Diocese of Krasnoyarsk

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Revision as of 16:37, December 28, 2010

The Diocese of Krasnoyarsk, also Eparchy of Krasnoyarsk, (Russian: Красноярск), is a diocese of the Russian Orthodox Church, located in the southern part of central Siberia.

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History

Diocese of Krasnoyarsk was established as the Diocese of Yeniseisk on May 25, 1861 and included the area of the Yeniseysk province. At the time the Orthodox population consisted of churches and monasteries along the Yenisei River. The diocese became a center for missionary work in Siberia. Among the missionaries of the period was Abp. Paul (Popov), who was born in Yeniseysk province and led the diocese from 1970 to 1873.

The Bolshevik revolution of 1917 decimated the diocese. By 1940, no churches were functioning within the diocese as the atheistic Bolshevik government mounted its war against the Orthodox Christian Church. Rϟelations with the Soviet government improved during World War II which allowed Abp. Luke, in 1943, to open the Church of St. Nicholas of Myra and Lycia at the Nikolaevskoye cemetery as well as many other churches. However, during the Khrushchev era of the early 1960s most of these churches were again closed such that by 1988 only ten churches remained open. Subsequently, in a more open political atmosphere within the country a revival of the Russian Orthodox Church developed.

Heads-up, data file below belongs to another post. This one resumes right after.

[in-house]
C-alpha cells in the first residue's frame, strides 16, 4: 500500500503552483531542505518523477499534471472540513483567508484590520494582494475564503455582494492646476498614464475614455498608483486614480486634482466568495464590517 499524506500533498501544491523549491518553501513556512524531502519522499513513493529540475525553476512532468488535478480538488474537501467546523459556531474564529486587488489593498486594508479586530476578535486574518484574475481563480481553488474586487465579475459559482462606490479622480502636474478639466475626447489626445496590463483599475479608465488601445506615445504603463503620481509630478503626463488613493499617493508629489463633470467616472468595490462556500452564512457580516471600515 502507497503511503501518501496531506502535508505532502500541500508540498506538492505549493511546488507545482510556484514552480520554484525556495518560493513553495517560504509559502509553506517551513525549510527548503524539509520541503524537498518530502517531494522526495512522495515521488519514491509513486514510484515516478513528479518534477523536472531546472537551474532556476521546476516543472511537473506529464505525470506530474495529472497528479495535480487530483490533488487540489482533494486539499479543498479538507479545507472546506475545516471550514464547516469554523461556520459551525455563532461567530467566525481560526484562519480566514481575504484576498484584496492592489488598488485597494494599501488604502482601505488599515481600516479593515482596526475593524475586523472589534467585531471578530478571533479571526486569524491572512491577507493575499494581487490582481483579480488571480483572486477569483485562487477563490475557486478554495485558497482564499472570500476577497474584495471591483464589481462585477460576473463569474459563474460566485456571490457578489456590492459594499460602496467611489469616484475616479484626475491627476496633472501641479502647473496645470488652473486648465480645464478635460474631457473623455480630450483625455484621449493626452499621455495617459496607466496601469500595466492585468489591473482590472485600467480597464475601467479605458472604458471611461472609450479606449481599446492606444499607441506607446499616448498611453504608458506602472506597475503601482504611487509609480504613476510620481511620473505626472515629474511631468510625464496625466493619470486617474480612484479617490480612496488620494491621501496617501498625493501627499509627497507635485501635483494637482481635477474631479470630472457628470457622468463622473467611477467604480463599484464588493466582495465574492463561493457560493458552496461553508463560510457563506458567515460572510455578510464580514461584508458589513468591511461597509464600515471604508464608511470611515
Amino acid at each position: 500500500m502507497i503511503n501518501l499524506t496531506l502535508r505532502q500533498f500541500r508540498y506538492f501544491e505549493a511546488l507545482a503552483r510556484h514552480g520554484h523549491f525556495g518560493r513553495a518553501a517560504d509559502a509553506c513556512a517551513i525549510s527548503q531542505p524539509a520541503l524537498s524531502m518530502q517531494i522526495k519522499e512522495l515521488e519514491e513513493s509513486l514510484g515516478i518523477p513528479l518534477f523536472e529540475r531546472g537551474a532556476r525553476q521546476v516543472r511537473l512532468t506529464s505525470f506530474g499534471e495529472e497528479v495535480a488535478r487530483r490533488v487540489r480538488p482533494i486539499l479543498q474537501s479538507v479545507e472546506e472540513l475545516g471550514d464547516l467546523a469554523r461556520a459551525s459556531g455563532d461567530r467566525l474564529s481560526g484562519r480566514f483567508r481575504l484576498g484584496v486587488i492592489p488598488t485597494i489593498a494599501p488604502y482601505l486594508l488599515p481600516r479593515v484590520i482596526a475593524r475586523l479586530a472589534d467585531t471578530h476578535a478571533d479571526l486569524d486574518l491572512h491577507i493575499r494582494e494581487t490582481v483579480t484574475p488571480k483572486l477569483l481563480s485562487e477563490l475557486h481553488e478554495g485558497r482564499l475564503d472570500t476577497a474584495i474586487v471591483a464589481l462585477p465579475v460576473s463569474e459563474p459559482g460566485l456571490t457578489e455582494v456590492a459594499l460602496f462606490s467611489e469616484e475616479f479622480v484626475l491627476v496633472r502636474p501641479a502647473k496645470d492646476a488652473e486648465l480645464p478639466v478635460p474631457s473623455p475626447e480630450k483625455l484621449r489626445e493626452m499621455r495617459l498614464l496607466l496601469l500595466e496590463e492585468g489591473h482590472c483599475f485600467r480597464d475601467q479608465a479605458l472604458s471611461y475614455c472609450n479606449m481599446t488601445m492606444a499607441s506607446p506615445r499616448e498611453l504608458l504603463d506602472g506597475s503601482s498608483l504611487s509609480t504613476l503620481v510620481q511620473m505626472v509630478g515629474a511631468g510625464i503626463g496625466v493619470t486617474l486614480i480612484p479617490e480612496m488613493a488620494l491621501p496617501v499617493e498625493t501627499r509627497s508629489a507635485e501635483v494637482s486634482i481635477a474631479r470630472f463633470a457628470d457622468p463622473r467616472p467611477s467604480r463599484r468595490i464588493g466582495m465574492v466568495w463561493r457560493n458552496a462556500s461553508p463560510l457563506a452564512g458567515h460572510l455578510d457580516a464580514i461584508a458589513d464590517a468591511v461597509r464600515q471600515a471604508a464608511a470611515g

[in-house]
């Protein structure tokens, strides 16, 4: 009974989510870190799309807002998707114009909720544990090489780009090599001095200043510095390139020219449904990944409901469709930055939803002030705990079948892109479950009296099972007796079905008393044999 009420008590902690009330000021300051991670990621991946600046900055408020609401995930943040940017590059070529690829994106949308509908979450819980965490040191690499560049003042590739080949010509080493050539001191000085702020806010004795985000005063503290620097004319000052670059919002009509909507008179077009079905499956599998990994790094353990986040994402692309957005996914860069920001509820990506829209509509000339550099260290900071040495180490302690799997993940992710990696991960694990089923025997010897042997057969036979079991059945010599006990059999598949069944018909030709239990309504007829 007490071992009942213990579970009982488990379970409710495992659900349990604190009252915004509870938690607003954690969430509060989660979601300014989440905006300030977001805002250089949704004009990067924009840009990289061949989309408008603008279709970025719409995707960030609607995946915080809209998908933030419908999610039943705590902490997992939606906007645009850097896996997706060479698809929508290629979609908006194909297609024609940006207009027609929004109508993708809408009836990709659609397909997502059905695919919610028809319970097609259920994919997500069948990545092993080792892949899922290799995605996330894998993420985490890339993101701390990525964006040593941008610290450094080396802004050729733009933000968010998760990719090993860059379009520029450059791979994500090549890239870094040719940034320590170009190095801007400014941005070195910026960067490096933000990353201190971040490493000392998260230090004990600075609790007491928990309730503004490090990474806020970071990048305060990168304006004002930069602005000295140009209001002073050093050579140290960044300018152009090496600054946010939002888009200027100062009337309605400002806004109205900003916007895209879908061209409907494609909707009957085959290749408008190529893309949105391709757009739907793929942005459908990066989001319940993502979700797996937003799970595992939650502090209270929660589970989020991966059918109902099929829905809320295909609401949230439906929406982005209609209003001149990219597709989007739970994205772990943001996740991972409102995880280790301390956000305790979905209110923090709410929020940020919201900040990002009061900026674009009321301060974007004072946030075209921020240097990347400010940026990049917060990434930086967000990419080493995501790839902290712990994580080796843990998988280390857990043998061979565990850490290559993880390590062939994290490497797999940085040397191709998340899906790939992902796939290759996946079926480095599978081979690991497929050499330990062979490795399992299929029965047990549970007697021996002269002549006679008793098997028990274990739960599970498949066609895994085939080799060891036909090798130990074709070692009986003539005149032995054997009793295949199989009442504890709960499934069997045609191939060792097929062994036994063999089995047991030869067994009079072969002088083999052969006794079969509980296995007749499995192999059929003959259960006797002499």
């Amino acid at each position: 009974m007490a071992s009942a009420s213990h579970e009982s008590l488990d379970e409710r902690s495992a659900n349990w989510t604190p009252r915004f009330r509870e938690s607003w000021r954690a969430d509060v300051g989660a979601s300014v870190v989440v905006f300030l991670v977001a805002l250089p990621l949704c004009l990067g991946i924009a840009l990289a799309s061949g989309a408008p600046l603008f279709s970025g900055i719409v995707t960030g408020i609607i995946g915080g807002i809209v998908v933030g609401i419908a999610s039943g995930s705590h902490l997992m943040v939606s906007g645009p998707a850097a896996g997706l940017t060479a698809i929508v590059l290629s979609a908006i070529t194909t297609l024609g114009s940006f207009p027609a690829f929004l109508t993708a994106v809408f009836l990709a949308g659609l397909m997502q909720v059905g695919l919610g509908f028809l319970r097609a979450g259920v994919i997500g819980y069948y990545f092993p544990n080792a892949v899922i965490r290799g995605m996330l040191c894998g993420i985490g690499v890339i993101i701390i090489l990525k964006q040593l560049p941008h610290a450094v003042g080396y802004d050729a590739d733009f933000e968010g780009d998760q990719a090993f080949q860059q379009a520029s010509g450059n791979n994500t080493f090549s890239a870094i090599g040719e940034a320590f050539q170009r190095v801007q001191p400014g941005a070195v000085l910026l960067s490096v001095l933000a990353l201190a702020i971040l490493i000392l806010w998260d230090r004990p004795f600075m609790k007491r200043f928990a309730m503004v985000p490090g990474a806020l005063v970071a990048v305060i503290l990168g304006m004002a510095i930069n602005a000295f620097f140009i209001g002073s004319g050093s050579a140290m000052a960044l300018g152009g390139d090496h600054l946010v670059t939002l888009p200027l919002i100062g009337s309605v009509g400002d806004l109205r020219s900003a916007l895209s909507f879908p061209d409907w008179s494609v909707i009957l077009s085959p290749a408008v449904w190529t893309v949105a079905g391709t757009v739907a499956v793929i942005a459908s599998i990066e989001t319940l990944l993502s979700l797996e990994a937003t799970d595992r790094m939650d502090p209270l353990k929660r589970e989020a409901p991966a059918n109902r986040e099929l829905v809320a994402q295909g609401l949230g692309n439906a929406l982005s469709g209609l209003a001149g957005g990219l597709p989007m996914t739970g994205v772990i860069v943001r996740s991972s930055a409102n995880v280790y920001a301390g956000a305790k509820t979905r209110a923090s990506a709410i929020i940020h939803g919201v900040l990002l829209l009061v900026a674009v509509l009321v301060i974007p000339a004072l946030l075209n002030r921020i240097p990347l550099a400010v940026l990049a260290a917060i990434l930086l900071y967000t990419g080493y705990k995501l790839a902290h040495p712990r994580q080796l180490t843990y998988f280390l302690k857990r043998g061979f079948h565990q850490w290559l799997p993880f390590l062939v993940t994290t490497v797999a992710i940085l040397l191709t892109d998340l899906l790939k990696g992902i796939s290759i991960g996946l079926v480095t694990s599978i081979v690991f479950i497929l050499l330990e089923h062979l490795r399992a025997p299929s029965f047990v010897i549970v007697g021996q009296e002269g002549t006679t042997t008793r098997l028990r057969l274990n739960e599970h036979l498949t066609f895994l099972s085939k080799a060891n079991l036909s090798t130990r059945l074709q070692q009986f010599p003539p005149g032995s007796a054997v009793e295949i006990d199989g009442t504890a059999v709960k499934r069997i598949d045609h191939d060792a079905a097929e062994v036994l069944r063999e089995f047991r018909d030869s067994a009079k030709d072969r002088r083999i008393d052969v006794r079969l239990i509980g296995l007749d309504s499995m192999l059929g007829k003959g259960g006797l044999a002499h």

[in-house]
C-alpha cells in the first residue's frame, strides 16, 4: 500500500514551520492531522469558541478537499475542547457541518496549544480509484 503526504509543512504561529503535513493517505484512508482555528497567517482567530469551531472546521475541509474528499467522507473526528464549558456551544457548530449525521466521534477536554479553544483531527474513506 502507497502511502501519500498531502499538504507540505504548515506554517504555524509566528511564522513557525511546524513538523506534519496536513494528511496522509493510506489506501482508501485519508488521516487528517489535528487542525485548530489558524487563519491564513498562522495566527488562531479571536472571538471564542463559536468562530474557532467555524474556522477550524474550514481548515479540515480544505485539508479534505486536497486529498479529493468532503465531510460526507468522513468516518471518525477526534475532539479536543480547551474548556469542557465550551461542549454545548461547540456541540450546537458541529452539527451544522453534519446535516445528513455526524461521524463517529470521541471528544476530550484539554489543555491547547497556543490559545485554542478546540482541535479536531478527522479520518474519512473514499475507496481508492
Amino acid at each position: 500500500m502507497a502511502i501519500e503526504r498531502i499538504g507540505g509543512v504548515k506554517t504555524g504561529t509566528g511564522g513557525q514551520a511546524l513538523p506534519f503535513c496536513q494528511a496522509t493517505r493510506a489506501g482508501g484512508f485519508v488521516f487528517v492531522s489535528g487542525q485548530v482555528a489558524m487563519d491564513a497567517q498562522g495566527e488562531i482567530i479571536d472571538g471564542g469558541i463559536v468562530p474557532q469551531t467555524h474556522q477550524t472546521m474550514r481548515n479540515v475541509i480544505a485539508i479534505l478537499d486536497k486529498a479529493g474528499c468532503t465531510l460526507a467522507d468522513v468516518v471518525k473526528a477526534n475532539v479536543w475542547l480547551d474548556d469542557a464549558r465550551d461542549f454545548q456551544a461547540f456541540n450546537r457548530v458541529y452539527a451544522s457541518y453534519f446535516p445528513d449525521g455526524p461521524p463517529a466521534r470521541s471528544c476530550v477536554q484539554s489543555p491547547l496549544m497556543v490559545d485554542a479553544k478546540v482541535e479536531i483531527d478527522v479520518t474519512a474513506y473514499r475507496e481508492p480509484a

On July 20,1990, Abp. Anthony (Cheremisov) was installed as the ruling bishop of the diocese and by the end of 1991 the diocese had 68 functioning churches.

On June 11, 1993, the Kemerovo district within the Krasnoyarsk Diocese was split off to form the new Diocese of Kemerovo. On July 18, 1995, the Khakasiya district was also split off from the Diocese of Krasnoyarsk to form the new Diocese of Khakasiya.

As of 2010, there are more than 220 places of worship within the diocese including five monasteries, three for men and two for women. The principal cathedralv of the diocese is the Cathedral of the Holy Virgin Protection (Svyato Pokrovsky Sobor) in Krasnoyarsk city. The largest cathedral in Siberia, the Cathedral of the Exaltation of the Holy Cross in Lesosibirsk, is also located in the diocese.

Ruling Hierarchs

Sources

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